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-   -   Bluff body vortices (http://www.cfd-online.com/Forums/openfoam-solving/58965-bluff-body-vortices.html)

 philippose April 8, 2008 15:06

Hello and a Good Evening :-)!

Hello and a Good Evening :-)!

Hope everyone is having a great week!!

I have gotten myself stuck with the (fairly strong) wish to try out vortex shedding behind bluff bodies in a liquid medium....

Over the last two days I have tried to simulate this, but for some reason, I just dont seem to get any vortices....The simulation works out fine, but no vortices....

I tried a simple geometry which basically consists of a tube with a triangular body placed diagonally along the entire diameter (perpendicular to the direction of flow). The direction of flow is axial along the tube, and such that it makes contact with the base of the triangle first.

The medium I tried was water, and I used transientSimpleFoam as my top-level solver....

I used the GAMG Solver for pressure, and PBiCG for velocity, k, and epsilon.

The div scheme was upwind, temporal scheme was Euler, and the laplacian scheme was Gauss linear corrected.

The mesh is pure tetrahedral, without any hexahedral cells for boundary layers, etc..etc....

The diameter of the tube at the inlet is 15mm, and I tried it a velocity around 1m/s... which means the reynolds number is around
Re = (1*(15/1000))/(0.95e-06) = ~15800

The question is.... do I need to do anything special to be able to see the vortices? Or do I need to use some special settings on the solver, or use a different solver altogether?

The vortices would be seen as variations in the pressure and velocity fields without any additional post-processing right?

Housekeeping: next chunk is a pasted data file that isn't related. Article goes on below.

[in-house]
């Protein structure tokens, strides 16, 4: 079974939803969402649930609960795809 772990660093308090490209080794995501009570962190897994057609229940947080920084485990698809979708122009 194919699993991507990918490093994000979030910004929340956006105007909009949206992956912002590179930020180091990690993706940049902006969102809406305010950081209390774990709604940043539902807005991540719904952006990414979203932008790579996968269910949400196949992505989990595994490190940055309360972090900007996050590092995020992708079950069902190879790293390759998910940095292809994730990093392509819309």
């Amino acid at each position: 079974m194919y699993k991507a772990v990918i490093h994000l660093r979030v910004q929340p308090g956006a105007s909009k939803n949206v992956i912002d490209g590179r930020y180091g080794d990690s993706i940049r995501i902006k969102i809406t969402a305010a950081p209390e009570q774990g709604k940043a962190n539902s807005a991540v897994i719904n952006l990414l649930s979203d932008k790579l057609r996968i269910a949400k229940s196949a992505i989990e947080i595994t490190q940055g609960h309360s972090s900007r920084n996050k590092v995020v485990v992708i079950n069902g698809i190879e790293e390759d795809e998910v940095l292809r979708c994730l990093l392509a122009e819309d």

What might I be doing wrong?

Have a great evening!

Philippose

 hjasak April 8, 2008 15:22

Yes: you need second order on

Yes: you need second order on momentum convection term at the very least. Second order in time might help, but that depends on how bad your Co number is.

This should work with correct discretisation settings - right now you've got too much numerical diffusion. Do you get a recirculation region behind the body? is it symmetric?

Hrv

 philippose April 8, 2008 17:38

Hello Hrv :-)! And once aga

Hello Hrv :-)!

And once again.... I deeply appreciate your help, and I profusely thank you for pointing me in the right direction :-)!

I did have recirculation zones on the sloped sides of the triangle, and was wondering why it wasnt detaching itself!

The fvSchemes file has been duly modified... changed the div scheme for div(phi,U) to Gauss linear (which would be a second order bounded scheme right?) and though the transientSimpleFoam Courant number was around 12 odd in my last few trials, I thought I would try out CrankNicholson this time.

Just for completeness... the important parts of the fvSchemes file are:

temporal Scheme: CrankNicholson 1.0

div Schemes: Gauss linear for U ; upwind for k, epsilon

laplacian Schemes: Gauss linear corrected

I hope this setup will show up with something....

Thanks again...!

Philippose

 ngj April 9, 2008 02:46

Hi Philippose

You are asking if you should use another solver. All I have read about the k-epsilon turbulence models have convinced me not ever to use it, if a k-omega model i present.
The short version is that the k-epsilon has a very hard time to handle adverse pressure gradients whereas k-omega model (SST) are significantly better at it. Since your system is strongly influenced by adverse pressure gradients, I would make the switch.

Have funhttp://www.cfd-online.com/OpenFOAM_D...part/happy.gif

- Niels

 philippose April 10, 2008 13:18

Hello once again, And ofcou

Hello once again,

And ofcourse... a Good Evening to everyone too :-)!

Soo... status update on this issue.... as of now... I have not yet been successful in generating vortex shedding...

I made quite a few screenshots and a couple of animations of how things look, but forgot to bring it back with me... however, here is one I had taken two days ago....:

http://www.cfd-online.com/OpenFOAM_D...ges/1/7295.jpg

So far, I have tried with the following setups:

1. Temporal: Crank Nicholson 1.0 ; Crank Nicholson 0.5

2. Div Schemes for U: Gauss linear ; Gauss cubic

3. Interpolation schemes for U: linear ; cubic